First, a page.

A man is basically as faithful as his options. That’s how faithful a man is, no more, no less. You see all these fat Republican guys going: “I would never do such a thing. This is a travesty.” I’m like, “Nobody’s trying to blow you.“ Ain’t no 20-year-old girls trying to blow Orrin Hatch. Ain’t nobody trying to give Newt Gingrich some. I don’t give a fuck, you ain’t never gonna hear Newt Gingrich go: “Man, I wish these hoes would backup off me. I wish they would just back the fuck up off me” (Rock, 1999: 16:45–19:27).

(Rock wrote this before public knowledge of Newt’s infidelities prompted his “pledge to uphold the institution of marriage through personal fidelity to my [third] spouse and respect for the marital bonds of [heterosexual] others.”)

As this blog is running long, I’ll stop here. Part III will resume discussing Professor Rock’s evolutionarily-informed riffs on infidelity and its frequent sequela, relational dissolution. Until then, try to avoid cheating on and divorcing any cancer-stricken wives, à la John Edwards and Newt "Family Values" Ginghrich.

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Sources:  Portions of this blog were drawn directly from Kuhle, 2012.


Buss, D. M. (1989). Conflict between the sexes: Strategic interference and the evocation of anger and upset. Journal of Personality and Social Psychology, 56, 735-747.

Buss, D. M. (2003). The evolution of desire: Strategies of human mating (Revised edition). New York: Basic Books.

Buss, D. M. (2012). Evolutionary psychology: The new science of the mind (4th ed.). Boston, MA: Pearson.

Buss, D. M., & Schmitt, D. P. (1993). Sexual strategies theory: An evolutionary perspective on human mating. Psychological Review, 100, 204-232.

Dugatkin, L. A. (2000). The imitation factor: Evolution beyond the gene. New York: Free Press.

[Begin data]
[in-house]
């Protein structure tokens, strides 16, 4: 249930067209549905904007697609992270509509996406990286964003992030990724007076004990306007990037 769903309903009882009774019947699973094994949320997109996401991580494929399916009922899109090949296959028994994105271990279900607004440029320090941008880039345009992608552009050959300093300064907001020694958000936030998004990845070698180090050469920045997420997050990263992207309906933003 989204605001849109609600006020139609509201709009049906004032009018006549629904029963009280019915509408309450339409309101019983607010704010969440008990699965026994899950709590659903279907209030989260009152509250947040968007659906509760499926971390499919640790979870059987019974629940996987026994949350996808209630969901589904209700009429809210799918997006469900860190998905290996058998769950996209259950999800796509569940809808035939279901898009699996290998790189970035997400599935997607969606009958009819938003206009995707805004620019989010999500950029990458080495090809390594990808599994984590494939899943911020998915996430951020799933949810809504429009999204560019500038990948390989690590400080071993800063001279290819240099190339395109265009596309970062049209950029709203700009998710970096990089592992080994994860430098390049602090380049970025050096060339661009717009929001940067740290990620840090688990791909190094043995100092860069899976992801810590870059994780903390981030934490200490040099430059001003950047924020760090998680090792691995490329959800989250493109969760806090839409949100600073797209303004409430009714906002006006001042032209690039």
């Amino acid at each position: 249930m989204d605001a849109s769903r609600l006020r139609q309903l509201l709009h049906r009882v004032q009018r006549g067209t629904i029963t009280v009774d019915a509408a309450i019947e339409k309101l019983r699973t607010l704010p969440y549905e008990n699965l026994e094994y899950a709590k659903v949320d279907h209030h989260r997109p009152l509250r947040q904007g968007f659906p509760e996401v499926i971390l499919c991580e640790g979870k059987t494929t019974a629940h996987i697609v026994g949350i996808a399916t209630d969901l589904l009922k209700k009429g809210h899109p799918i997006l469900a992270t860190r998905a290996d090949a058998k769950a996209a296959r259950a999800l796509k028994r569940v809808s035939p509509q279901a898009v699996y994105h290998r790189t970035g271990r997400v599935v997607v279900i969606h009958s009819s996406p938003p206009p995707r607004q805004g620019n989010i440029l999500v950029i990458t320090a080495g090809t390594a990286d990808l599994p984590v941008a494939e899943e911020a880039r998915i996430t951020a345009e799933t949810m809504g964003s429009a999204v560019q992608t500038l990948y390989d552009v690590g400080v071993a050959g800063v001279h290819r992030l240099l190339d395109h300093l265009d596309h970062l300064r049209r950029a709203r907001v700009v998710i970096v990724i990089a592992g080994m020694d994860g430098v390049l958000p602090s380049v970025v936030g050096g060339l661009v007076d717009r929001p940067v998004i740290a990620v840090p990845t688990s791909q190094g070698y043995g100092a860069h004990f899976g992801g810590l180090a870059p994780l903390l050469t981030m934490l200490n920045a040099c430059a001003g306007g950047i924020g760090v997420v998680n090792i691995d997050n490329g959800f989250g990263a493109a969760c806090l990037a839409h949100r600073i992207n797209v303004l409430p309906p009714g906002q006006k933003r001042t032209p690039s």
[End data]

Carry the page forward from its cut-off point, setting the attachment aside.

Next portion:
Egan, V., & Angus, S. (2004). Is social dominance a sex-specific strategy for infidelity?Personality and Individual Differences, 36, 575-586.

Friedman, B. (2002). Cues to commitment (Doctoral dissertation, University of Texas, Austin). Retrieved from

Hill, S. E., & Buss, D. M. (2008). The mere presence of opposite-sex others on judgments of sexual and romantic desirability: Opposite effects for men and women. Personality and Social Psychology Bulletin, 34, 635-647.

Kuhle, B. X. (2012). It’s funny because it’s true (because it evokes our evolved psychology)Review of General Psychology, 16.

Kuntsman, J. W., & Maner, J. K. (2011). Sexual overperception: Power, mating motives, and biases in social judgment. Journal of Personality and Social Psychology, 100, 282–294.

Perilloux, C., Fleischman, D. S., & Buss, D. M. (2008). The daughter-guarding hypothesis: Parental influence on, and emotional reactions to, offspring’s mating behavior. Evolutionary Psychology, 6, 217-233.

Rock, C. (Executive Producer). (1996). Chris Rock: Bring the Pain [DVD]. DreamWorks Records Home Video.

Rock, C. (Executive Producer). (1999). Chris Rock: Bigger & Blacker [DVD]. HBO.

Rock, C. (Executive Producer). (2004). Chris Rock: Never Scared [DVD]. HBO.  

Rock, C. (Executive Producer). (2008). Chris Rock: Kill the Messenger - London, New York, Johannesburg [DVD]. HBO.

Salmon, C. A. (2007). Parent-offspring conflict. In C. A. Salmon & T. K. Shackelford (Eds.), Family relationships: An evolutionary perspective (pp. 145-161). New York: Oxford University Press.

Schmitt, D. P., and 118 members of the International Sexuality Description Project. (2003). Universal sex differences in the desire for sexual variety: Tests from 52 nations, 6 continents, and 13 islands. Journal of Personality and Social Psychology, 85, 85-104.

Symons, D. (1979). The evolution of human sexuality. New York: Oxford.  

Trivers, R. L. (1972). Parental investment and sexual selection. In B. Campbell (Ed.), Sexual selection and the descent of man: 1871 - 1971 (pp. 136-179). Chicago: Aldine.

Trivers, R. L. (1974). Parent offspring conflict. American Zoologist, 14, 249-264. 

Copyright © 2012 Barry X. Kuhle. All rights reserved.

Disclaimer: The views expressed in this blog do not necessarily reflect the views of Psychology Today and the University of Scranton, or my friends, family, probation officer, gut bacteria, darkest thoughts, and personal mohel.

About the Author

Barry X. Kuhle, Ph.D.

Barry X. Kuhle, Ph.D., is an assistant professor of psychology at the University of Scranton.